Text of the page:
Press Release: Destiny Pharma Announces Qualified Infectious Disease Product Designation Granted by US FDA for Novel Antibacterial Product In Development for Prevention of Post-Surgical Staphyloccocal Infections

11th November 2015, Brighton, UKDestiny
Pharma Ltd,
a leading, clinical stage biopharmaceutical companyfocused
on developing and commercialising antibacterial drug products, today
announced that the US Food and Drug Administration (FDA) has granted
Qualified Infectious Disease Product (QIDP) designation to Destiny Pharma’s
lead drug product candidate, XF-73, (Exeporfinium chloride). This is
a novel, synthetic drug with anti-bacterial activity against a broad
range of bacteria. The drug is being developed against the bacteria,
Staphylococcus aureus, including the multi-antibiotic resistant
strain, Methicillin-Resistant Staphylococcus aureus, (MRSA).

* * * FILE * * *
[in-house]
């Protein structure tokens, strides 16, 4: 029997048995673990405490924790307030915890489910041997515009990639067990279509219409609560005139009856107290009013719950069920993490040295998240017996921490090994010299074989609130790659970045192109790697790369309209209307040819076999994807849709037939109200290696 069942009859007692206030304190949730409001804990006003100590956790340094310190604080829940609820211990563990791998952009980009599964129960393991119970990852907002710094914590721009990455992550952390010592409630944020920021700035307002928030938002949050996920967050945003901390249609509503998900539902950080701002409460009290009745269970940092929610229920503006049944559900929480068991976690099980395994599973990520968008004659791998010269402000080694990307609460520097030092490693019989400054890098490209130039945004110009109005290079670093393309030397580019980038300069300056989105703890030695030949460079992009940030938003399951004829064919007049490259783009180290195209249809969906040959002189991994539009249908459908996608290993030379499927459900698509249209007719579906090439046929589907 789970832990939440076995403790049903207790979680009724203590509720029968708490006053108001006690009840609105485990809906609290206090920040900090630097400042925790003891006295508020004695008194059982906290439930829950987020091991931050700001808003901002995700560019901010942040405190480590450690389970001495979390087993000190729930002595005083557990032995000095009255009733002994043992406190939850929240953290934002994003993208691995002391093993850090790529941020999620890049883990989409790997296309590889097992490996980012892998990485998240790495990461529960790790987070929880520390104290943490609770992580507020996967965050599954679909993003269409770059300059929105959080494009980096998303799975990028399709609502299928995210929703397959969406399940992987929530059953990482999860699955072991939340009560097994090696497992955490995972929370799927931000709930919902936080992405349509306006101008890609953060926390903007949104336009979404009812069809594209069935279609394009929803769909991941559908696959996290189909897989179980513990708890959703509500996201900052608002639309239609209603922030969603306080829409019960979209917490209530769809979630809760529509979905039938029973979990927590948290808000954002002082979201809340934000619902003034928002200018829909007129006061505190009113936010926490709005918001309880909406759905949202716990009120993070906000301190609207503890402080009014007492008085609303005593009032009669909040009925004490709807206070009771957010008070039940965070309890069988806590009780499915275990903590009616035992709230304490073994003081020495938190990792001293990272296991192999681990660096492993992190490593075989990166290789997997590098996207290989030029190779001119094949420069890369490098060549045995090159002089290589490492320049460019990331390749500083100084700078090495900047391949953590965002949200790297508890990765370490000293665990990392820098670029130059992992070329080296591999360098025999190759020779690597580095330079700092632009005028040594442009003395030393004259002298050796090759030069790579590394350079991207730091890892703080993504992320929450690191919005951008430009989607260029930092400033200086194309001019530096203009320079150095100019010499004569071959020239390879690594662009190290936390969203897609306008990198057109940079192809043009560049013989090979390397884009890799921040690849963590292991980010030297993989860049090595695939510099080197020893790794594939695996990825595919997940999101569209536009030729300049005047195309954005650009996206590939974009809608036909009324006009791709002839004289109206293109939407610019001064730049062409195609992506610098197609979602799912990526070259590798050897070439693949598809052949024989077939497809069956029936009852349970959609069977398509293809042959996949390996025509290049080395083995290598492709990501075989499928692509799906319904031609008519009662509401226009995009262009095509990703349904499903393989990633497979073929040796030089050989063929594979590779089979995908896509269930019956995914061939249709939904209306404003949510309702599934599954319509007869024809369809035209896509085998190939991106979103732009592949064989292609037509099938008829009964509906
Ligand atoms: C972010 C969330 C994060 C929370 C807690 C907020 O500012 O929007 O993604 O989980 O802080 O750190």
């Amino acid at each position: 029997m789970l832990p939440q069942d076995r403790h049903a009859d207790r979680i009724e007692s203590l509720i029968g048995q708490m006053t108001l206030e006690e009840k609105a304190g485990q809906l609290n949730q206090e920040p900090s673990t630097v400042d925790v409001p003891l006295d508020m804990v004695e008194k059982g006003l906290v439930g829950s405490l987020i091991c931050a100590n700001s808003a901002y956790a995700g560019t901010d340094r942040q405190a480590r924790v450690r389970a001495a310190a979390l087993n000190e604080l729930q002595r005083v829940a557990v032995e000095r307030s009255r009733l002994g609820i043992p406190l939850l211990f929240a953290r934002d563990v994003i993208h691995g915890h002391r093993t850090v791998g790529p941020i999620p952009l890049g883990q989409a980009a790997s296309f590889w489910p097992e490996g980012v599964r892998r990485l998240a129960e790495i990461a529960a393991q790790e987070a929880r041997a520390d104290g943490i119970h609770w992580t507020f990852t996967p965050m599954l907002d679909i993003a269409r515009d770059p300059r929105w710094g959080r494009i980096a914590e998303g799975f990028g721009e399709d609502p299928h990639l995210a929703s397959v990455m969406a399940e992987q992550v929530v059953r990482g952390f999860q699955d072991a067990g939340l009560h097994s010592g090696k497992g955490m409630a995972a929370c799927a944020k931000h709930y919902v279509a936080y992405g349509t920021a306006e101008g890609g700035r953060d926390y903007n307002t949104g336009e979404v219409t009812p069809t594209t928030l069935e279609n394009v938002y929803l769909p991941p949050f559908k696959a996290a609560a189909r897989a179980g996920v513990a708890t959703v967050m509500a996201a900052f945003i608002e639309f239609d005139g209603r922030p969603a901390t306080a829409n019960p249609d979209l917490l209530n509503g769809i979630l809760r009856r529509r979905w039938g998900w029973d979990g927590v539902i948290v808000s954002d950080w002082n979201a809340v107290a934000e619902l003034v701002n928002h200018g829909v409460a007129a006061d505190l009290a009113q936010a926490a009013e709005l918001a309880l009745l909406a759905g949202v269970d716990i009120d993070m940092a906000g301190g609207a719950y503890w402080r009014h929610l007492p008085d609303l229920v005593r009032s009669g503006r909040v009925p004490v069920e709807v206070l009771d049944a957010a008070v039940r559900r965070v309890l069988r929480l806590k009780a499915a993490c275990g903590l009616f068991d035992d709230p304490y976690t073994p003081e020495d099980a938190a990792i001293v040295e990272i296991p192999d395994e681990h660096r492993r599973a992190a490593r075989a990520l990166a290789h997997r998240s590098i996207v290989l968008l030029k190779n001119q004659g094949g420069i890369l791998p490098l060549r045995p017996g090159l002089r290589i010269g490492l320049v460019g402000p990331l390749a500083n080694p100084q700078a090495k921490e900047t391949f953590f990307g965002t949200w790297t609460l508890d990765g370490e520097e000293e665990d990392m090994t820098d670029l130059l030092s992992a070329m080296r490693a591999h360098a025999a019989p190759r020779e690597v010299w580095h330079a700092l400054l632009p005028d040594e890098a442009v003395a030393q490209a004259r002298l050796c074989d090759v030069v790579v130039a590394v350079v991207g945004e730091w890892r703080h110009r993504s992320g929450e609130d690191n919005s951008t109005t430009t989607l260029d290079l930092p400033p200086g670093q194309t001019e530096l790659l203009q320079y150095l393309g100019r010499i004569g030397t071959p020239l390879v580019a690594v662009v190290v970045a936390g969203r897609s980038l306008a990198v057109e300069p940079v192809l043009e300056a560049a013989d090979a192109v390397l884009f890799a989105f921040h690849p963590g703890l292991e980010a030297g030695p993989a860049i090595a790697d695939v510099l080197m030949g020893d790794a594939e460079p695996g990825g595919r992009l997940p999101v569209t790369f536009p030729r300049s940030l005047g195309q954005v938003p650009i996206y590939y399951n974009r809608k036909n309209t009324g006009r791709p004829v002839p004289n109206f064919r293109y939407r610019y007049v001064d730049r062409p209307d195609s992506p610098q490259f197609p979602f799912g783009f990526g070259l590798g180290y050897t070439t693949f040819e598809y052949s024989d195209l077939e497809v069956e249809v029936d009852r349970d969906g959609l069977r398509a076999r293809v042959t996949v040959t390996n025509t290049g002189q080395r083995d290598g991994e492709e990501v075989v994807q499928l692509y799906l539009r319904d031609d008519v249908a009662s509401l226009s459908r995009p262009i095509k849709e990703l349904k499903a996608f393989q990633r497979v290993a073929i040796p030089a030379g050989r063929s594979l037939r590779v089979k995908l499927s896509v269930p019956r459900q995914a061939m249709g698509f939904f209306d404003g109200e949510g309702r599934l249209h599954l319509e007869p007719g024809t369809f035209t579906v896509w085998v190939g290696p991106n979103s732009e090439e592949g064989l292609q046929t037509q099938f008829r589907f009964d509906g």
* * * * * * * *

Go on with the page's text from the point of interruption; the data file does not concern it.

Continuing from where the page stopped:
The QIDP designation for XF-73 is for the prevention of post-surgical
Staphylococcal infections and there are tens of millions of patients
entering hospitals each year who are at significant risk of contracting
a post-surgical infection because they ‘carry’ this bacteria. Under
the GAIN (Generating Antibiotic Incentives Now) Act, QIDP status confers
FDA priority review, eligibility for fast-track status and an additional
five-year extension of US patent exclusivity when approval is granted.

The FDA grants QIDP designations to drugs intended to treat serious
or life-threatening infections, caused by “qualified pathogens”. These
pathogens include the hospital Superbug, MRSA, one of the leading causes
of post-surgical infections.

Data from four Phase I/IIa studies in Europe has shown that XF-73 is
rapidly bactericidal i.e. reducing the number of bacteria in the nose
quickly. Coupled with the unique property to prevent bacterial resistance
demonstrated in laboratory tests (1), XF-73 promises to be able to prevent
potentially fatal Staphylococcus aureus infections. An approach
which is becoming compromised due to a limited number of antibiotics